Two local runners have been named among the best in the country.
Kaci Lickteig and Pete Kostelnick landed on UltraRunning Magazine’s list of top ultrarunners of 2016.
Lickteig topped the list of female ultrarunners, and Kostelnick placed ninth on the men’s list.
This was Lickteig’s second time making the list. In 2015, she was ranked fourth.
The Omahan won seven of the eight races she completed last year. The 30-year-old’s win at the Western States 100 — considered ultrarunning’s most prestigious event — was a standout moment. She finished the 100-mile course in 17 hours, 57 minutes, 59 seconds.
Lickteig’s only defeat was at the Lake Sonoma 50, where she came in second. In three races, Lickteig was the overall winner, beating male competitors, too.
Topping the list of ultrarunners has been one of Lickteig’s goals.
“I was just beside myself,” she said. “I’m very thankful and grateful for the year I’ve had. I’ve always wanted to accomplish that goal, but never did I dream it would be a wish come true.”
Lickteig already has set her sights on races for 2017. She will be back at the Western States 100 for a fourth year. But the biggest goal on her list is to complete her first international race. She will run the UTMB, a 105-mile mountain race in Mont Blanc, France, in September.
This was the first time Kostelnick, a Boone, Iowa, native and former Lincoln resident, made the magazine’s ranking.
Finishing first at the Badwater 135 Ultramarathon helped the 29-year-old land his spot on the list. Kostelnick finished the 135-mile race this summer in a course record of 21 hours, 56 minutes, 32 seconds. He ran 163.68 miles to place first in a 24-hour race and second in a 100-mile race at Desert Solstice in Phoenix.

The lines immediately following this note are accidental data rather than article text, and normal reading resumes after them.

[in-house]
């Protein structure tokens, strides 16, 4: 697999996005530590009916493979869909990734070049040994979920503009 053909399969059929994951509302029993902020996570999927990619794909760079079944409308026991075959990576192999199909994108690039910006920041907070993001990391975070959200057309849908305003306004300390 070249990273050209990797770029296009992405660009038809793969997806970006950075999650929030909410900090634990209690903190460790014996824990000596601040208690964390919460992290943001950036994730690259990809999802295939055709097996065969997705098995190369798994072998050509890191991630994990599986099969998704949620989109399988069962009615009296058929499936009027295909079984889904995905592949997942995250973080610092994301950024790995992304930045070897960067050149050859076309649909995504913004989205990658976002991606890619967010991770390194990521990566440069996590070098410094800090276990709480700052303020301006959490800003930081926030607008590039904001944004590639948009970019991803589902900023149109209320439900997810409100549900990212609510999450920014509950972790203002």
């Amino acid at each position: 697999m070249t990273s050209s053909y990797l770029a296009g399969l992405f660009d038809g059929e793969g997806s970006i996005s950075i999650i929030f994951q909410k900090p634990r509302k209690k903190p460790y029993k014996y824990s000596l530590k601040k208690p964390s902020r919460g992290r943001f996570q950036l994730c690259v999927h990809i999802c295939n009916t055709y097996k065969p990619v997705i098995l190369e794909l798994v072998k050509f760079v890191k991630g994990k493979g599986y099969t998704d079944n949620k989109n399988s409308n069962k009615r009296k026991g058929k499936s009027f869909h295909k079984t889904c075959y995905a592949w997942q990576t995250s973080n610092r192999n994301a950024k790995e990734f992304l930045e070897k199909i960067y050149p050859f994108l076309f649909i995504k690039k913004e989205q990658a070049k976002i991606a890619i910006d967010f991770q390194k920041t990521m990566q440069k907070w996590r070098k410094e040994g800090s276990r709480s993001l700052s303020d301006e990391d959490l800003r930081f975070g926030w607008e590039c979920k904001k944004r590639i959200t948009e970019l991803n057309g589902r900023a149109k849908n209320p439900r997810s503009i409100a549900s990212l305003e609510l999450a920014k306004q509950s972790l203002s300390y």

He also finished 29th at the Western States 100, which contributed to his ranking.
Kostelnick, who recently moved from Nebraska to Hannibal, Missouri, said 2016 was the best of his six-year ultrarunning career. He had setbacks at the start of the year because of low iron levels and anemia. Those health issues forced him to drop out of several spring races.
“It was really beyond what I was expecting,” he said of his placements at 2016 events.
Kostelnick broke a 36-year-old Guinness World Record for the fastest crossing of America on foot. He traveled from San Fransisco to New York City in 42 days, 6 hours, 30 minutes, finishing the feat in October.
“I’m more excited about the run across America and breaking that record. I’m looking at breaking other records in the future,” he said.
Kostelnick said he had hoped that his record-breaking run would have landed him higher on the list.
But because it wasn’t a race, the jaunt across the states wasn’t considered in the voting data used by the magazine. This year, a group of 39 people, most of them race directors, voted on the rankings. They considered performances in timed, competitive ultra races.
While he’s still in recovery mode from his 2016 season, Kostelnick has set goals for the new year. The biggest race will be the 24-hour World Championships held in July in Northern Ireland. Nine days later, he’ll lace up his sneakers to run 135 miles at Badwater again.